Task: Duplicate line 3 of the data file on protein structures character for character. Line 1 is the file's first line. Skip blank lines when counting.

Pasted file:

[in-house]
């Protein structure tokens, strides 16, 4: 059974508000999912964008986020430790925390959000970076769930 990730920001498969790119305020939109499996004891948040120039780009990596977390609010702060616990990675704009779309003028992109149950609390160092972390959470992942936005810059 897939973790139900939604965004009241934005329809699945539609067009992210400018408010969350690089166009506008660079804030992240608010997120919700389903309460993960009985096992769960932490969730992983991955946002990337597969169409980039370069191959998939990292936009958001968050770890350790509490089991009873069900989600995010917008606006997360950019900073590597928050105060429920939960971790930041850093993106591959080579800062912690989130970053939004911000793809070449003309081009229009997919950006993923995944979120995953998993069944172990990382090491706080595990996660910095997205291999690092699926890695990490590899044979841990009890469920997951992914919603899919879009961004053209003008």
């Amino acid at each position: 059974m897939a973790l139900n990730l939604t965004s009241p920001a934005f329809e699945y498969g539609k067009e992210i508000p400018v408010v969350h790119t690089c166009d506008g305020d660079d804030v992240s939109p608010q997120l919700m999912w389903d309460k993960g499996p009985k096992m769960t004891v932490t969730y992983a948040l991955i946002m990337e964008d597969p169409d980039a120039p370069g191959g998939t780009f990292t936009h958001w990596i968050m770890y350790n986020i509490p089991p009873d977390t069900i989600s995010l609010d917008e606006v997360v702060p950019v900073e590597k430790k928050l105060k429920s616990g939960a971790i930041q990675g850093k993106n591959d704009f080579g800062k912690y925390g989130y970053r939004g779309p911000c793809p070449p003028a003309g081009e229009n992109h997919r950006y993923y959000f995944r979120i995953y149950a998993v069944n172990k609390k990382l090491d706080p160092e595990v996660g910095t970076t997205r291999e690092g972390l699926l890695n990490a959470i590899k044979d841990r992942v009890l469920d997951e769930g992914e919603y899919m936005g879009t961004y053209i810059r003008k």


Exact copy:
């Amino acid at each position: 059974m897939a973790l139900n990730l939604t965004s009241p920001a934005f329809e699945y498969g539609k067009e992210i508000p400018v408010v969350h790119t690089c166009d506008g305020d660079d804030v992240s939109p608010q997120l919700m999912w389903d309460k993960g499996p009985k096992m769960t004891v932490t969730y992983a948040l991955i946002m990337e964008d597969p169409d980039a120039p370069g191959g998939t780009f990292t936009h958001w990596i968050m770890y350790n986020i509490p089991p009873d977390t069900i989600s995010l609010d917008e606006v997360v702060p950019v900073e590597k430790k928050l105060k429920s616990g939960a971790i930041q990675g850093k993106n591959d704009f080579g800062k912690y925390g989130y970053r939004g779309p911000c793809p070449p003028a003309g081009e229009n992109h997919r950006y993923y959000f995944r979120i995953y149950a998993v069944n172990k609390k990382l090491d706080p160092e595990v996660g910095t970076t997205r291999e690092g972390l699926l890695n990490a959470i590899k044979d841990r992942v009890l469920d997951e769930g992914e919603y899919m936005g879009t961004y053209i810059r003008k």